“What happened?” I say.
“They wanted 75 pesos for the bathroom! Can you believe that? That’s like 5 dollars, and I am not paying 5 bucks to use the bathroom.”
She gets back in the car and we continue to wait, but word of Rachel’s full bladder must have traveled quickly, because a few seconds later, a woman approaches our car window and lets us know that there’s another restroom that only costs a dollar. Armed with this information, she grabs a dollar and walks back over to the bathroom lady. I see her go inside and when she gets back to the car she tells me that on her second visit the woman changed the amount from 75 pesos to 75 cents. I’d like to think this was a simple miscommunication, but I think we know better.
We sit in silence for a few moments, looking around at the miserable line, before I turn to Rachel and say, “Well, it’s clear that we’re going to be stuck in this line for the rest of our lives, so we should at least eat something!”
I see a woman walking down the street selling churros and I flag her down. If you haven’t had churros, they’re these deliciously amazing strips of dough, deep-fried and then covered in sugar. “Yes, I think this is what we need!”
We sit in the car and start munching on our churros, when suddenly, the entire mood in the car shifts. We start laughing and joking about the reality of our lives in Mexico. Then, I pull up to another vendor and ask for a bottle of water, I jokingly turn to Rachel and say “I wish I was ordering tequila instead of water!”
She gives me a mischievous look and says, “maybe we can order tequila… this is Mexico after all!” She rolls down her window and asks a woman if she has tequila. The woman replies with a laugh and says, “No!, Yo no tengo tequila!” but when she sees the disappointed looks on our faces she breaks into perfect English and says, “but if you seriously want tequila, I’ll get someone to bring it to you.”
We laugh and decide that taking a tequila shot from a random stranger on the street is probably a good way to get kidnapped, so we decline. But then Rachel turns to me and says, “Wait! I have an open bottle of two-buck chuck in the backseat from last night’s fiesta!” We have a quick discussion about the legality of drinking a bit of wine while in the car, and decide that since we’re only moving about 15 feet every 20 minutes, a small sip will probably be ok. We start rifling through the glove box and find a couple of pre-wrapped glasses that we undoubtedly snagged from a hotel during our road trip. We each pour a splash of wine, grab a churro and toast to our new life.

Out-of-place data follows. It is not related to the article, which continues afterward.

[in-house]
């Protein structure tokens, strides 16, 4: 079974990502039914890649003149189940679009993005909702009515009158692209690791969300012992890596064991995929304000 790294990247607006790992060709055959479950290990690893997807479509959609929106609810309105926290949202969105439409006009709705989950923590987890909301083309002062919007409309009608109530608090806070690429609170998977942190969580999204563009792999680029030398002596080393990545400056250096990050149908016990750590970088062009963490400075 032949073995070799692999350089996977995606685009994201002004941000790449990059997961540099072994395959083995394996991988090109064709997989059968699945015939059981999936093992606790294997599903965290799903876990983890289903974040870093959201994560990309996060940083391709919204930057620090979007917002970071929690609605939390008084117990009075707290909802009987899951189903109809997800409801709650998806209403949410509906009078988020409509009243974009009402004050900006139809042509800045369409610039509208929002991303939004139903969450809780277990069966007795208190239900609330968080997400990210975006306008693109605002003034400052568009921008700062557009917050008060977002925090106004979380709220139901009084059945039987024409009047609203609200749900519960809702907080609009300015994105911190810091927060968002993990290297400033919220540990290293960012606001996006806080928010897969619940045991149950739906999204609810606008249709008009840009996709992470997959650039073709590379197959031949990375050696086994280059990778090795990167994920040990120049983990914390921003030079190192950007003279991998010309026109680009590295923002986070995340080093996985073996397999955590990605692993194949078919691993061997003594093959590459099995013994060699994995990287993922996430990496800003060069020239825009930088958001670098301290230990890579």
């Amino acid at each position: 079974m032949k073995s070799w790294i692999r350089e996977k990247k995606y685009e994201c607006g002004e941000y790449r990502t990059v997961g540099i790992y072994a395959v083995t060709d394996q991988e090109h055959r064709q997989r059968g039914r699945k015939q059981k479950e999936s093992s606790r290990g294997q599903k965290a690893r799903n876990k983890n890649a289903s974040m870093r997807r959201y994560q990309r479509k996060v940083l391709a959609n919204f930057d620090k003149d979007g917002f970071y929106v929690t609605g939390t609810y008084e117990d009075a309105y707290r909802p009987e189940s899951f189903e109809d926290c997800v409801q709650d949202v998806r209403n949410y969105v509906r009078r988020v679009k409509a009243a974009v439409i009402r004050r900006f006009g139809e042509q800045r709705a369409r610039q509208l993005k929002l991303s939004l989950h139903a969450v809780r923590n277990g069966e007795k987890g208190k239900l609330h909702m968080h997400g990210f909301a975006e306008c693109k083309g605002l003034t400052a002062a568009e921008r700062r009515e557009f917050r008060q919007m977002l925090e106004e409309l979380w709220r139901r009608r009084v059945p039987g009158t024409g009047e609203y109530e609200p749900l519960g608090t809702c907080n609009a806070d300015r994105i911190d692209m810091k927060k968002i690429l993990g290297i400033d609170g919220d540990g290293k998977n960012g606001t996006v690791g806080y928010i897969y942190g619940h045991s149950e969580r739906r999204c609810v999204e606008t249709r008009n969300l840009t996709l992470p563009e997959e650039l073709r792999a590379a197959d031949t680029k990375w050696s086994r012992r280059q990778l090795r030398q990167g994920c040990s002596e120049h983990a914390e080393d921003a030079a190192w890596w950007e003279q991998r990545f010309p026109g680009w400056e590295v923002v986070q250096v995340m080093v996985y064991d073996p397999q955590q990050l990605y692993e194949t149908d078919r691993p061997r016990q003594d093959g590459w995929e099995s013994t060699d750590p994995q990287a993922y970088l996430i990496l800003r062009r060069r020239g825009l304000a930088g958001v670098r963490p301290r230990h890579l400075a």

We spend the next hour talking, laughing and doing a lot of people watching. We even discuss the logistics of starting a flash mob at the border, and wonder if we would end up on YouTube, or in jail. But finally, after three and a half hours, it’s our turn at the inspection station. At this point, the two-buck chuck and the churros have worn off. But the way we turned something miserable into something enjoyable will stick with me. It’s a skill we’ll need a lot over the next year as we travel the globe.
So as we pull through the inspection station and into San Diego, I can’t help but think – of all the ways I imagined starting 2016, this wasn’t one of them. I never thought I’d be living as an expat, and preparing for a journey around the world. But today, even with my four-hour commute, this is the only place I want to be.